Daniel Lao Davila

Enjoying and answering the questions posted by students!

Favourite Thing: My favorite thing to do in science is to go out into the field to study rocks. Rocks can tell you lots of things about the history and processes of the earth and I am fortunate to have the field as my lab.



Colegio San Ignacio (1988-1994), University of Puerto Rico Mayagüez (1994-2000), Florida International University (2000-2002), University of Pittsburgh (2003-2008)


B.S., M.S., and Ph.D. in Geology

Country I live in:

United States of America

Work History:

University of Puerto Rico Mayagüez, U.S. Geological Survey, Florida International University, University of Pittsburgh, Puerto Rico Seismic Network

Current Job:

Assistant Professor


Oklahoma State University

Me and my work

I am a structural geologist who conducts research and teach university students about the wonders of geology.

I am interested in how rocks deform with the purpose of understanding mountain building and the implications for the theory of plate tectonics and seismic hazards. My students and I are currently trying to understand 1) the tectonic history of the Caribbean-North American through the study of large faults, 2) how the lithosphere deforms at active continental rifts, and 3) the location of faults that produce anomalous earthquakes in central Oklahoma (in the center of the North American Plate far from plate boundaries). These studies are important because we can contribute knowledge to the puzzle of plate tectonics and we can help understand the seismic hazards both close and far away from plate boundaries. To study these issues, we use techniques of structural geology and geophysics. That means going to the field and examine the characteristics of the rocks in location, taking samples to analyze in the lab, and using geophysical equipment to image structures (such as faults) below the surface.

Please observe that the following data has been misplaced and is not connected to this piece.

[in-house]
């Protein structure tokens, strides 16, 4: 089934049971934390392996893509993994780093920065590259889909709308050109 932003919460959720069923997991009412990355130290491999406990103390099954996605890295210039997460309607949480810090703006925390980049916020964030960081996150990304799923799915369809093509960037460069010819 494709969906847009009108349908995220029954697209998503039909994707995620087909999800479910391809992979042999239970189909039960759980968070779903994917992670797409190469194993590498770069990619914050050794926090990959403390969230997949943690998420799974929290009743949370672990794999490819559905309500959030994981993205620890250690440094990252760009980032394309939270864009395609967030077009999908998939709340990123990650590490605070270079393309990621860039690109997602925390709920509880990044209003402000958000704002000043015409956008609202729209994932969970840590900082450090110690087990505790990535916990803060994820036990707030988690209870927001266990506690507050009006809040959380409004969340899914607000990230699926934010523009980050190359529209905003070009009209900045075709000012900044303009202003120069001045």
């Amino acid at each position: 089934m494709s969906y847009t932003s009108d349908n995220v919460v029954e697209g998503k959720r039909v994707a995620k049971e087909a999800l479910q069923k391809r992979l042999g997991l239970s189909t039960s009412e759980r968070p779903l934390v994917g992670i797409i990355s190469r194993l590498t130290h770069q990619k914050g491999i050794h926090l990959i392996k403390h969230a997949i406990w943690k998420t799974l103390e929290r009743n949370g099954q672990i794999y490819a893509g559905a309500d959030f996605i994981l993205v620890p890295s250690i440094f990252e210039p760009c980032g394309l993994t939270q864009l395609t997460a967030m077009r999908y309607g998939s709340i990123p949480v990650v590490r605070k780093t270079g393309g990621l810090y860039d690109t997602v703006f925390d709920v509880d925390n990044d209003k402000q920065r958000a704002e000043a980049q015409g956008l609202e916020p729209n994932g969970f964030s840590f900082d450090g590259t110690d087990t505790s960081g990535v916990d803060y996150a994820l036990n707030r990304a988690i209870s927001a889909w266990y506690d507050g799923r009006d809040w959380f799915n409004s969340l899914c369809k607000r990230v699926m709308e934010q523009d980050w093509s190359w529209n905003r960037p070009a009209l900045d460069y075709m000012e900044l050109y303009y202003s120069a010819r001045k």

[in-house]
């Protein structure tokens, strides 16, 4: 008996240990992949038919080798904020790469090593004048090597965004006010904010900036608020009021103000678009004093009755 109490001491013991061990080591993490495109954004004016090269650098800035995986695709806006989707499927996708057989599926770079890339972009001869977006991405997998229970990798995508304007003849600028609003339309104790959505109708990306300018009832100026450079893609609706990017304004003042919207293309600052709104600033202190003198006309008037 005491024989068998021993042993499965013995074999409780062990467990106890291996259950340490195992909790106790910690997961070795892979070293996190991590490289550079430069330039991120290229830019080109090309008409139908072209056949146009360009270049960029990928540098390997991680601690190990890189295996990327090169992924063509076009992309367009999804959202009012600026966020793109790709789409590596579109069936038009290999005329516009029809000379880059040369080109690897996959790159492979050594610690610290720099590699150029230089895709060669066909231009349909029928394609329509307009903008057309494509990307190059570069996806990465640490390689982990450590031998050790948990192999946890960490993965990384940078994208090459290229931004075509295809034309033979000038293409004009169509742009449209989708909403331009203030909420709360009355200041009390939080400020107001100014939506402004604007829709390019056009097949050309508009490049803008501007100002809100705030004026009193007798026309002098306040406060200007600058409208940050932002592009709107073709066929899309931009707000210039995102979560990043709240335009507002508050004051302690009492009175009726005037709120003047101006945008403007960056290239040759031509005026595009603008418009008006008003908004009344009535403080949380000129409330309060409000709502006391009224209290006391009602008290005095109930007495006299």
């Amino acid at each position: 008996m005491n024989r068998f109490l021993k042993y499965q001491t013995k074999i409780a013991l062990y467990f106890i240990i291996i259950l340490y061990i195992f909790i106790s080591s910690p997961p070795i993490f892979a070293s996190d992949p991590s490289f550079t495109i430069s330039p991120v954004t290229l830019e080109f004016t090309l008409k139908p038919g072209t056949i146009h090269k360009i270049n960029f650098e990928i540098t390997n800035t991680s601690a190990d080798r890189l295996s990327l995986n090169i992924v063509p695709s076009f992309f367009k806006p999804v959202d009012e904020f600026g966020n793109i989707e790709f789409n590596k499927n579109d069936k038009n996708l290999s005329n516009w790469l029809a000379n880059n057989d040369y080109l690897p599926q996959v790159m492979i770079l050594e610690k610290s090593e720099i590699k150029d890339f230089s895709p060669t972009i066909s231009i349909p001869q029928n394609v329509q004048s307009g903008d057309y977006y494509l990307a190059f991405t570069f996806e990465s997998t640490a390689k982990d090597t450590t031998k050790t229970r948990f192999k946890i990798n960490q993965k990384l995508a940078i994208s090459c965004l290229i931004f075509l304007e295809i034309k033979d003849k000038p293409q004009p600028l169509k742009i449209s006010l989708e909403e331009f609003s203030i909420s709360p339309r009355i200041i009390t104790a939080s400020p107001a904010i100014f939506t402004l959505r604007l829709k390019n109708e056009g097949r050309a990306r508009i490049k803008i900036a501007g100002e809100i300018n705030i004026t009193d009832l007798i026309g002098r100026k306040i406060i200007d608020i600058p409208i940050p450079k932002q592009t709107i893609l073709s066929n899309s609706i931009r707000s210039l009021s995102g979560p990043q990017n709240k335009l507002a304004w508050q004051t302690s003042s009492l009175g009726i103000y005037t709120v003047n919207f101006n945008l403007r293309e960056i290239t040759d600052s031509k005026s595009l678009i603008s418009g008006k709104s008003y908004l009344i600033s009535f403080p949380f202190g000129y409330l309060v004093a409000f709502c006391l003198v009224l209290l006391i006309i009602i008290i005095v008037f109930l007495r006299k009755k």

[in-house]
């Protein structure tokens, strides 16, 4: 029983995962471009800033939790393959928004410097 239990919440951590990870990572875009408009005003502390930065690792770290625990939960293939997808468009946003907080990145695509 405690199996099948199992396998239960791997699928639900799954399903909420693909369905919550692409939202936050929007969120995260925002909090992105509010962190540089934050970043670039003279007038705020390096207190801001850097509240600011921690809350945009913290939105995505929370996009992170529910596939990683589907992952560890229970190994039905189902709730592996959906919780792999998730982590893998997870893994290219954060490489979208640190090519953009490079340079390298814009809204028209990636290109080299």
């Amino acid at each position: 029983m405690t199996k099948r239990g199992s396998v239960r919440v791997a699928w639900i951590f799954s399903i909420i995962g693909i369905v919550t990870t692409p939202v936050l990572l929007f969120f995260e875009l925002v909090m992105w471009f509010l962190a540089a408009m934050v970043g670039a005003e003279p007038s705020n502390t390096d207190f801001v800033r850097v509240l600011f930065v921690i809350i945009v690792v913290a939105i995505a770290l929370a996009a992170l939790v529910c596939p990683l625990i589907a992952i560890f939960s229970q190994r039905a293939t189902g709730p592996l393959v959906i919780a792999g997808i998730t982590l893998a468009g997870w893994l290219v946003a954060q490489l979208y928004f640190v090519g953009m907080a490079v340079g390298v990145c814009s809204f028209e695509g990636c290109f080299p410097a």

My Typical Day

On a typical day I would teach classes, meet with students and colleagues to discuss research, and write papers and proposals.

On a typical day, I will arrive early to my office and work a couple of hours on writing either a scientific paper or grant proposal. It is important to do this early because the mind is fresh and ready to tackle writing, which is a difficult yet essential task. Also, early in the morning you have fewer interruptions. After the two hours of writing I check email. It is important to do this later, otherwise your mind will not be focused on writing. Then I prepare to teach a 1-hour class (Geology and Human Affairs, Structural Geology, Plate Tectonics or Advanced Methods in Structural Geology). I have already planned these course before the beginning of the semester but I reserve an hour before the class to focus on the learning objectives of that day’s class. After I teach the class, I have office hours to meet with any students that need help with the material covered in class. In the afternoon I meet with graduate students to discuss the progress of their research projects. Some days I could also participate in a research discussion with colleagues and other graduate students. Other days I attend seminars by invited scientists from outside our department. Other days I participate in faculty meetings to discuss issues in the department. I may also attend phone calls from news reporters interested in knowing more about occurring earthquakes in Oklahoma. Before leaving the work for the day, I review the things that I have accomplished on that day and think about the things to be done tomorrow.

What I'd do with the money

I would use the money to produce science education and seismic hazard brochures for students in Malawi.